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Bachmann Class 03
 
Username
Paul Johnson.
 
Version
Bachmann class 03 DM shunter  in BR green D2011  catalogue no 31-360
 
Appearance
Really gets the very square angled outline of the original, the cab looking like a cube. I don’t have a drawing to measure it up, but do have several photos and memories. Looks right to me. One strange defect on the chassis, a slotted screw as the centre crankpin. If the standard hex head crankpin Bach use fits, I will substitute these. Paint, numbers, totem, all very well applied.
 
Detail
Lots of it, and adds to the authenticity. The many handrails all present, very neat bonnet side louvres, excellent glazing for a very clear ‘see-through’ cab with the control levers on view  sticking up from the control desk, good representation of the chequerplate of the platforms alongside the bonnet. Best of all the very fine mesh safety grilles behind the cab steps shielding the fly cranks. You can choose to plug up the necessary coupler mounting apertures in the deep bufferbeams, with a push in alternative pair of blocking pieces provided in the pack, which is a good option to have.
 
Performance
This was all it should be as received, pick ups properly adjusted, ran near silently forward and reverse. Slow speed on DC was very slow, below walking pace, just what is required for a slow shunting type. The action was actually rather better than the all too graunchy and abrupt getaway of the real things. These were not the most sophisticated machine in reality. Traction is good for over  twenty wagons: that’s more than it would normally have been seen moving when shunting cuts of wagons. A metal running plate makes this a solid and weighty little model, feels good in the hand. So, genuinely ready to run, buy it, put it on the rails, and it works really well.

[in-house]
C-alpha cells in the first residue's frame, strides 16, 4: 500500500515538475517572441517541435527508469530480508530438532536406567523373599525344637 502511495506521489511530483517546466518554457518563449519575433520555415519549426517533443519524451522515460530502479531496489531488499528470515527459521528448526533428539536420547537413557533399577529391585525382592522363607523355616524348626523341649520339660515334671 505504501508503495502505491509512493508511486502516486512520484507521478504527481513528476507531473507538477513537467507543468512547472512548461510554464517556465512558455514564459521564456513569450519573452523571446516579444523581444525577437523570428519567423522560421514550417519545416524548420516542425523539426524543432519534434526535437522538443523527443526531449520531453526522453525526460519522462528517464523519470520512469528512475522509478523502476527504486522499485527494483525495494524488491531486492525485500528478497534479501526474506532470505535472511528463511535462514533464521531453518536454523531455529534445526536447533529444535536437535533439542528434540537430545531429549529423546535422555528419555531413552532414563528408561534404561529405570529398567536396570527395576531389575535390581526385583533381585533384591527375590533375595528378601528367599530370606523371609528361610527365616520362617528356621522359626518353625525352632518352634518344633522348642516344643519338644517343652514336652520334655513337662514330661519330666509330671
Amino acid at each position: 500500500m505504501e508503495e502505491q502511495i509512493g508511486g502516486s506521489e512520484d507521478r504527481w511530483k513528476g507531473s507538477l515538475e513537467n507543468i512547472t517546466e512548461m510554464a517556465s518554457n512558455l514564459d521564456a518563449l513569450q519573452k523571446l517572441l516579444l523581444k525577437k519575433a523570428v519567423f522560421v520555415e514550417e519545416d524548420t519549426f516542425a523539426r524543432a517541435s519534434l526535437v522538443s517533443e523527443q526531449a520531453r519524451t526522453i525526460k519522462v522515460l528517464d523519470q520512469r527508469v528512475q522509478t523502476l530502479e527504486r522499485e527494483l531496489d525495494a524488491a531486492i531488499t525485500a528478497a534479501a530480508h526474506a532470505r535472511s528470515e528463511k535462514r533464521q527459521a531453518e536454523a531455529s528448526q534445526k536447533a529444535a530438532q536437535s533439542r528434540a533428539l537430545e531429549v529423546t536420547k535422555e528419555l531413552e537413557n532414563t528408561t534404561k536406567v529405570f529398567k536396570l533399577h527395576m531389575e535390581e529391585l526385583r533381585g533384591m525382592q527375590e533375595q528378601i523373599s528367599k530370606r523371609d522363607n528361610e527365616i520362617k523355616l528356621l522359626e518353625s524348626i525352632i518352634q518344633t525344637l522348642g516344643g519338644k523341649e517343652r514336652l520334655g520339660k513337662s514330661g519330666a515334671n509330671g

I suppose the cautionary note is that my layout is all live frog points. With a wheelbase less than an inch and a half, dead frog points are inevitably going to be a problem. Sorry folks, just the way it is. The one way around this is to model the loco with a ‘runner’ wagon carrying pick ups.  Quite a few of the real locos were equipped with runner wagons: because the short wheelbase meant they could go undetected by track circuiting on point work.
 
Maintenance
The factory lubricant was ‘just right’ a little grease in each axle well, very tidily applied. I will be surprised if I need to add more grease any time soon, as a small shunter it isn’t ever going to run far. A good choice of gear ratio has been employed to get the slow speed, I counted 44:1, and this with the small wheels results in the very controllable low speed movement. The biody comes off very easily, two screws one each end under the coupler pockets.  I thought I was going to remove the wiring and solder in a small decoder, but having had it open and seen how neatly the six pin decoder socket is arranged in  a well sized void for the decoder  under a false floor in the cab, I feel like getting a six pin N decoder to take advantage of this. Given the very sweet running I am confident that operation on DCC will be all it should be.

Comments
What a tidy little model. In case it isn’t clear enough already, I like it very much.
 
Overall ranking
10. I don’t need another one – there was just the one in the area I model – but I might be tempted and make it into a W+U diesel tram loco by adding the required tram skirts, or even buy one and use the mechanism to power a J70 tram body, for which it would be close to ideal.


 

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